Friday, January 13, 2017

Who Owns the Learning? Preparing Students for Success in the Digital Age

On February 6, 2017, the Moultonborough School District is thrilled to welcome Alan November, an educational leader who advocates specific steps in how to transform teaching and learning by using technology. Schools have put the emphasis on adding technology in the classroom, but in the end if teachers and students have not adapted to the new realities of an environment pervasive with devices and connectivity, then they are not accomplishing their mission of delivering a quality education. November argues that it's not about technology, it's about student engagement and ownership in their learning.

In this thought-provoking book, Who Owns the Learning? Preparing Students for Success in the Digital Age, November argues that school has short-changed students under the current model. The learning belongs to students, and not to teachers, and November presents the Digital Learning Farm, a model that shifts educational control towards students, empowering them to make decisions and to guide their own learning. The Digital Learning Farm model allows students to develop and own their learning through the use of four different roles: the tutorial designer, the scribe, the researcher, and the global communicator.

In essence, the tutorial designer creates movies that explain a problem to others, be that a math question, or a how to video. These are then posted to the web so that everyone can benefit from what is being taught. The scribe records the notes and events that happen in the classroom. Every day, a different student takes notes. These notes are reviewed by the teacher and the class and are posted on a blog or wiki so they can be accessed by everyone in the class. The researcher investigates questions that arise during class by finding answers and resources online. Finally, the global communicator reaches out to other people online who can help with the topics or subjects at hand.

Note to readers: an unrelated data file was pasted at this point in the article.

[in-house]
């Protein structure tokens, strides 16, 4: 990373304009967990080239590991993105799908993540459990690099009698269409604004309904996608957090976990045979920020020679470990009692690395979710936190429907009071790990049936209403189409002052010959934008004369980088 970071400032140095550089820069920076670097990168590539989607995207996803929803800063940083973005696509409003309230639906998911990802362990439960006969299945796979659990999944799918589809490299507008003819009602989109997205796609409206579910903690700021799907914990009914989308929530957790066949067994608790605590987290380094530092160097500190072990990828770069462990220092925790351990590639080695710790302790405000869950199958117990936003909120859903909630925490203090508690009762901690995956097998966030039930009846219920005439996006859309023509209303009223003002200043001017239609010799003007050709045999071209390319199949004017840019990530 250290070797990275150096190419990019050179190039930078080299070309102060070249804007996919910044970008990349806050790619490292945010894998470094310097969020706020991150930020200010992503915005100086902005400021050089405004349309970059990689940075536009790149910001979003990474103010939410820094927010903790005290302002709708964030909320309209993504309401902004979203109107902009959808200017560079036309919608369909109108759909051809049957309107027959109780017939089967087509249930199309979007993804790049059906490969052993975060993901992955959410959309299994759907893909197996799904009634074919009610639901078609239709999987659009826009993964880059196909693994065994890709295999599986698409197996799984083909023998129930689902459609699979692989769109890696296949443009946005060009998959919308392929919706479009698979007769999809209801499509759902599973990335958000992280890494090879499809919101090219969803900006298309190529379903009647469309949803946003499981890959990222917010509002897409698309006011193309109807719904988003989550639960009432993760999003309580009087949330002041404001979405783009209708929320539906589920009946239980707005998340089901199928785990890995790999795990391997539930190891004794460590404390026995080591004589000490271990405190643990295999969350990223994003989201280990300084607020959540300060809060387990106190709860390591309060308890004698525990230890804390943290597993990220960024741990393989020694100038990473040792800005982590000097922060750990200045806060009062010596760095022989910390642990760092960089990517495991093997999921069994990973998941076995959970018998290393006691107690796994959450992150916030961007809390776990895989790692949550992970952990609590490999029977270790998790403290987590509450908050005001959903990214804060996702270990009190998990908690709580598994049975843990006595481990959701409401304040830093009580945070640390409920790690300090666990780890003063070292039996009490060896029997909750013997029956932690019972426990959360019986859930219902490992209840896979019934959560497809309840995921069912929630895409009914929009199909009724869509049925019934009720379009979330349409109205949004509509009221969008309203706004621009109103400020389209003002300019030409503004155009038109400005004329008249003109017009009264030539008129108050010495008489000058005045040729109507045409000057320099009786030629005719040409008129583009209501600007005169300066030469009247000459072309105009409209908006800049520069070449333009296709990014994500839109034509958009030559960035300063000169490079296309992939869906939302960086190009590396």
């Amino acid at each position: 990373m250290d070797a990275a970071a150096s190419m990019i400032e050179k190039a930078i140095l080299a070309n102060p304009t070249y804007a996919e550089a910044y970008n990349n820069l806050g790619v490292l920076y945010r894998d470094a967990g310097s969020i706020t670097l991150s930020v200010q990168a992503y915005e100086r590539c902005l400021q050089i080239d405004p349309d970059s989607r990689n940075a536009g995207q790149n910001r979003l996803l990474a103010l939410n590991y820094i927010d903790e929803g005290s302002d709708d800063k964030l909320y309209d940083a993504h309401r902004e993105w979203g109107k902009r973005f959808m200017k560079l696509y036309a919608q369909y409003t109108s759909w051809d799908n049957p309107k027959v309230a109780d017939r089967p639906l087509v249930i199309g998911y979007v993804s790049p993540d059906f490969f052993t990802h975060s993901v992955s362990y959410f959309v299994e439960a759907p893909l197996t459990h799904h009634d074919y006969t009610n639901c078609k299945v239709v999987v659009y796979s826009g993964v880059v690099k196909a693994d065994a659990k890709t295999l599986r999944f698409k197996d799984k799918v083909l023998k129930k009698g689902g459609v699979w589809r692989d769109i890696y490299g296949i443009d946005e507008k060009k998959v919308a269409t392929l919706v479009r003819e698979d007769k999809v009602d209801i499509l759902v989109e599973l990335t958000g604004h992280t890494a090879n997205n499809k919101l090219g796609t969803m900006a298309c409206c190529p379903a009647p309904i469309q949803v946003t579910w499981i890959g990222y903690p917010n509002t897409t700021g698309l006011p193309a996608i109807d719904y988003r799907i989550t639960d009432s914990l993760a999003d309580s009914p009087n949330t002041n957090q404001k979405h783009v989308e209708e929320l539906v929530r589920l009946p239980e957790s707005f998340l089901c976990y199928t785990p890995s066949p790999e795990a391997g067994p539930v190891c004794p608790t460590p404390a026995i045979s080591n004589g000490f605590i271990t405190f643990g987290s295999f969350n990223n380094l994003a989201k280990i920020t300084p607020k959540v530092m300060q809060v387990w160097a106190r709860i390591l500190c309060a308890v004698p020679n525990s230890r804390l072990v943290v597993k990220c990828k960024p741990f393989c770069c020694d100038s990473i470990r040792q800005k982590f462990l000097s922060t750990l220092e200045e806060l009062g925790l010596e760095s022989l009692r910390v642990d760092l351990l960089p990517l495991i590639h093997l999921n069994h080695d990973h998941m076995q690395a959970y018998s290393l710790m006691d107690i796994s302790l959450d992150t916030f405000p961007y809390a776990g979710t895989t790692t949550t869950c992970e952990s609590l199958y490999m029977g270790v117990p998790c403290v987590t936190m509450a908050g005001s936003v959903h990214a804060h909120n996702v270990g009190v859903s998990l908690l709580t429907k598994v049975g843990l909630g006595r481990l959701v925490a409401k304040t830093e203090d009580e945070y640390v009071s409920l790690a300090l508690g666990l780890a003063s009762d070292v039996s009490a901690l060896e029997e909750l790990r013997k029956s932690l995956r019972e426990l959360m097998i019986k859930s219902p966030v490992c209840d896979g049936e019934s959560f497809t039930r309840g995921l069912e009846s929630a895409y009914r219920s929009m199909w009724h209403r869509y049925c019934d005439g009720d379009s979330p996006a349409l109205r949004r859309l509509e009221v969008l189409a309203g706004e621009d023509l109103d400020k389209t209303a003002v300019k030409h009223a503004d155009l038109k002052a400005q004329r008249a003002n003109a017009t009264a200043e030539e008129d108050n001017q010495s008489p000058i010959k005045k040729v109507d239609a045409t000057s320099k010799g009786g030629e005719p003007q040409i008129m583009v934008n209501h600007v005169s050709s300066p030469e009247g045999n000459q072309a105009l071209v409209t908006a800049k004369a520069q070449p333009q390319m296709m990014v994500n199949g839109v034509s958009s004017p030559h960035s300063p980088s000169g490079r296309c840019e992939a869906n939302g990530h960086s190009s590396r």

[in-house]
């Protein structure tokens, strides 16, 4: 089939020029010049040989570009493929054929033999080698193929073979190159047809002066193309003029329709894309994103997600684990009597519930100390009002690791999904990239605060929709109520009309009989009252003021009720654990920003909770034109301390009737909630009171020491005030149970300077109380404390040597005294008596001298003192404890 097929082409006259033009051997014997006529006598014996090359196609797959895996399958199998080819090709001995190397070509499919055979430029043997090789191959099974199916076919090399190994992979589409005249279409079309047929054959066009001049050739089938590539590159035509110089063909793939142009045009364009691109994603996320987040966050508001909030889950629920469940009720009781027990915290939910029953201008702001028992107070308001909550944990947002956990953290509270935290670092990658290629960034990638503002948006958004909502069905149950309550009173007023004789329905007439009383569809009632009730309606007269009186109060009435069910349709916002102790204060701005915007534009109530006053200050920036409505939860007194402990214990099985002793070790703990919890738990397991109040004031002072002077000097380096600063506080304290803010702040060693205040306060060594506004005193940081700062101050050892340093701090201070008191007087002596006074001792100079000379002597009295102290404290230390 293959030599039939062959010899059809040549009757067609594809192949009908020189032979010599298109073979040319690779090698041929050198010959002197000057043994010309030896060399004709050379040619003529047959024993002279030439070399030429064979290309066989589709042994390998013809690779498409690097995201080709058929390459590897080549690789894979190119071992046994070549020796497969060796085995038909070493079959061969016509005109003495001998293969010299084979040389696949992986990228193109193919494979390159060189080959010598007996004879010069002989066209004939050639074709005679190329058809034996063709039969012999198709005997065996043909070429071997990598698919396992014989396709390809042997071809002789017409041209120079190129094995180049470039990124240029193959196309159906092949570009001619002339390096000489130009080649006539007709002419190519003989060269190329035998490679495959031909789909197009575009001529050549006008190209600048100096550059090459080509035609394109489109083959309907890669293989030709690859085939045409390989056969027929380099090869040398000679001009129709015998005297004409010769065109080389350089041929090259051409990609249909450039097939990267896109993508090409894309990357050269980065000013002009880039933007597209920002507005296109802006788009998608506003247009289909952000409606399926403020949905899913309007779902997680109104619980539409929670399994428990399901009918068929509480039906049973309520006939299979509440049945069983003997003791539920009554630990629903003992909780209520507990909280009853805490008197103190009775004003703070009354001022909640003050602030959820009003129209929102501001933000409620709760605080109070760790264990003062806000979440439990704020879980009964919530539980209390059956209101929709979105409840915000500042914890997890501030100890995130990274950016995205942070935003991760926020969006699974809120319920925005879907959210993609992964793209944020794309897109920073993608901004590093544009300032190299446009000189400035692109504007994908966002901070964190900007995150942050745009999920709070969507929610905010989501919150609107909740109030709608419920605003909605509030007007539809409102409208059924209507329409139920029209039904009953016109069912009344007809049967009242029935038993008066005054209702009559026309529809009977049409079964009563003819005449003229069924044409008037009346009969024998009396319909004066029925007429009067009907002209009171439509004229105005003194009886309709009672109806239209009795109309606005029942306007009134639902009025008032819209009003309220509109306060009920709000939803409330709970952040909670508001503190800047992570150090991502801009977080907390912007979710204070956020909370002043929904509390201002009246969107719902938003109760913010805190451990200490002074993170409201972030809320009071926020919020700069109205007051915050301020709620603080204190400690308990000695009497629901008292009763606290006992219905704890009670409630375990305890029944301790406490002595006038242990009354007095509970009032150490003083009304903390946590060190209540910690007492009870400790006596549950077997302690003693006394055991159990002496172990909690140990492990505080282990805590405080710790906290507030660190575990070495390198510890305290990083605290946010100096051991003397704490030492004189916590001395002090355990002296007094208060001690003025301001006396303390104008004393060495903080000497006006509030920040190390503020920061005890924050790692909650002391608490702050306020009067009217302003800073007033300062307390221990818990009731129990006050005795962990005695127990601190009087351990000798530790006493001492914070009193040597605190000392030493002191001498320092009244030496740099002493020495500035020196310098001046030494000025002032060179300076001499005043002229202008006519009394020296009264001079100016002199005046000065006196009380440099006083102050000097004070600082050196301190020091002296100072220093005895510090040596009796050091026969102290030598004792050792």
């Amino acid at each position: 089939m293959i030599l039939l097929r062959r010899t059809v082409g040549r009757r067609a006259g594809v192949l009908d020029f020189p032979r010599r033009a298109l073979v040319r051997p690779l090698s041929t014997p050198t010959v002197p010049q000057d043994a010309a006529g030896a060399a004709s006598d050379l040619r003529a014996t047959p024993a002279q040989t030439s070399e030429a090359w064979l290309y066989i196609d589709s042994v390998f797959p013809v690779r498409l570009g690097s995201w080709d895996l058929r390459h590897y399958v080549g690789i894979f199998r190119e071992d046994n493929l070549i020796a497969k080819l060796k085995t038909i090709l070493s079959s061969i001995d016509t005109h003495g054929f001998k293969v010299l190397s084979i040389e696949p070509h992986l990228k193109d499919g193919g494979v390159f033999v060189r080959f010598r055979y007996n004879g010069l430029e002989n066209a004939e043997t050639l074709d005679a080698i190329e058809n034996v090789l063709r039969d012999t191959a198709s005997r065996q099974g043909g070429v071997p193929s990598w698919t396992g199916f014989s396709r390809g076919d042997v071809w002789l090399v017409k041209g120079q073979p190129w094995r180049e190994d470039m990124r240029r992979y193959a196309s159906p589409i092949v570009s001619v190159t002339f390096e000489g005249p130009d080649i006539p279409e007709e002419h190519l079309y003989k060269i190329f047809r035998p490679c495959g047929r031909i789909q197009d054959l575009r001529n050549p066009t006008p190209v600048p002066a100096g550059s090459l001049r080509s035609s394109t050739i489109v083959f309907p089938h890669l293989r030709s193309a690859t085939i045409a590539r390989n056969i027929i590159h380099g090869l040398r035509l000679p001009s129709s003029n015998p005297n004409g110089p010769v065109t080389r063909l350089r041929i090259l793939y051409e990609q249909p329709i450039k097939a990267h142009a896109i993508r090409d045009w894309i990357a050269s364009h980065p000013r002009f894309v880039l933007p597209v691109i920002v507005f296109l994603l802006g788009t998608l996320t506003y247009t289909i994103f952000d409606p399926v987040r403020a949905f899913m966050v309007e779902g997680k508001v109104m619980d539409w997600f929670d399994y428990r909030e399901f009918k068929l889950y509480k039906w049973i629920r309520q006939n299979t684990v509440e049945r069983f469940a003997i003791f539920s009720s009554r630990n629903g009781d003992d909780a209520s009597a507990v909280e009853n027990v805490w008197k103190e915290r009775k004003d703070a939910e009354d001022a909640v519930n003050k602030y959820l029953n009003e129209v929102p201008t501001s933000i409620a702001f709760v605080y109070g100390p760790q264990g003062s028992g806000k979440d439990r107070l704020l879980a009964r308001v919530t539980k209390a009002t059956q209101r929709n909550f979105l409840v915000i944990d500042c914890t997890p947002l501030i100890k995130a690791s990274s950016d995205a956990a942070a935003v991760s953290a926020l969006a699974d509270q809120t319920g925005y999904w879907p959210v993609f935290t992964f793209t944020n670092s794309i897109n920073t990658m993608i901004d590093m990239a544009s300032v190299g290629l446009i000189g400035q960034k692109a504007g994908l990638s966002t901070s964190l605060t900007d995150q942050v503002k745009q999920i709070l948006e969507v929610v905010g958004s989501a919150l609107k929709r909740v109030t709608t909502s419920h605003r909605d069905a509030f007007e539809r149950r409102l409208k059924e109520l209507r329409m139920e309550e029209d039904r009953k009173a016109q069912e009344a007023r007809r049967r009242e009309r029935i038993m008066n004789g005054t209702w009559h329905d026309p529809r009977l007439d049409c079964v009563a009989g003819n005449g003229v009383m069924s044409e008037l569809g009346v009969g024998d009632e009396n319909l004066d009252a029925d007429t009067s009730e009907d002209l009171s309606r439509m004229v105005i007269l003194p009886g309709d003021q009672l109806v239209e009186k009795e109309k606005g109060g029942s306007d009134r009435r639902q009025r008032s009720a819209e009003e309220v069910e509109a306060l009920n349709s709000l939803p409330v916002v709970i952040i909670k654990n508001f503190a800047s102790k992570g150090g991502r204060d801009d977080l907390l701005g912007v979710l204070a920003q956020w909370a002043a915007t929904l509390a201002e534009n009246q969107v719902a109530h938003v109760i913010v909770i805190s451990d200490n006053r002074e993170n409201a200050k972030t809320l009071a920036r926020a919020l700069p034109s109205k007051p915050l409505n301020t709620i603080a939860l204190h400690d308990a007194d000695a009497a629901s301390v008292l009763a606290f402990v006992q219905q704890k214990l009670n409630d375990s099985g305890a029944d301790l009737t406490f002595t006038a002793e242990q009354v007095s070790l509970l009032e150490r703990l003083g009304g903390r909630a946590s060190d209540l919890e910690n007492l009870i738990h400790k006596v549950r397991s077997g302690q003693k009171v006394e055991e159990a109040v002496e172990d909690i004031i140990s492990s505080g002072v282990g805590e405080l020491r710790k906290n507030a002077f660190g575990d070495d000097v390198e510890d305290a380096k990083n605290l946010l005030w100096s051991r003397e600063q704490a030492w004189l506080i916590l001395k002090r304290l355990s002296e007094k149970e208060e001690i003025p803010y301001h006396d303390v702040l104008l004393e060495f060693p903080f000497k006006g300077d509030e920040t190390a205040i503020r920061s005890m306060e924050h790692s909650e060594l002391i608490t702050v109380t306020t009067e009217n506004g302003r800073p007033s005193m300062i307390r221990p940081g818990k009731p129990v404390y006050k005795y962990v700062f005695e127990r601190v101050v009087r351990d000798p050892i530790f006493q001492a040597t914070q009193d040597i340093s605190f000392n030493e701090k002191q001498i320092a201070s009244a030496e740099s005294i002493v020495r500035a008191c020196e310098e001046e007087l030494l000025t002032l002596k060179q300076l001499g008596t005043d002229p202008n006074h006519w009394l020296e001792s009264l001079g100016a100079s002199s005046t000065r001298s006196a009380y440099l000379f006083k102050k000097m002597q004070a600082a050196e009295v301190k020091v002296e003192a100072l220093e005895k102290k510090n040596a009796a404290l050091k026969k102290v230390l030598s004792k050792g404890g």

These four roles really tie together the transformational 6 that Alan November mentions in a recent article entitled Walk Through for Innovation: Six Questions for Transformed Learning. In this article, he states that if your lesson or assessment answers no to all of these questions, then technology has not been successfully integrated in your classroom and you are doing a disservice to your students. This book, while preceding these questions, does a great job of demonstrating how all of them can be addressed by adopting the Digital Learning Farm model. Ultimately, students must own their learning to be really successful, and educators and even students should demand access to an education model similar to what November proposes to enhance both their interest in school and their desire to better perform as students.

Thus, on February 6th, the entire staff of Moultonborough School District, as well as students will be working together to examine these six questions and take steps to begin the transformation that is necessary for our students to succeed in today's world and own their learning. In the same article, November talks about being technology rich and innovation poor. We believe ourselves to be technology rich, and innovation middle class. We do many things right, but we can always improve. This professional development day will help us get better at connecting our students to the world and making their learning even more relevant. We will start the day with a keynote by Alan November at 8:15 am. We invite members of the public to join us for this exciting keynote.

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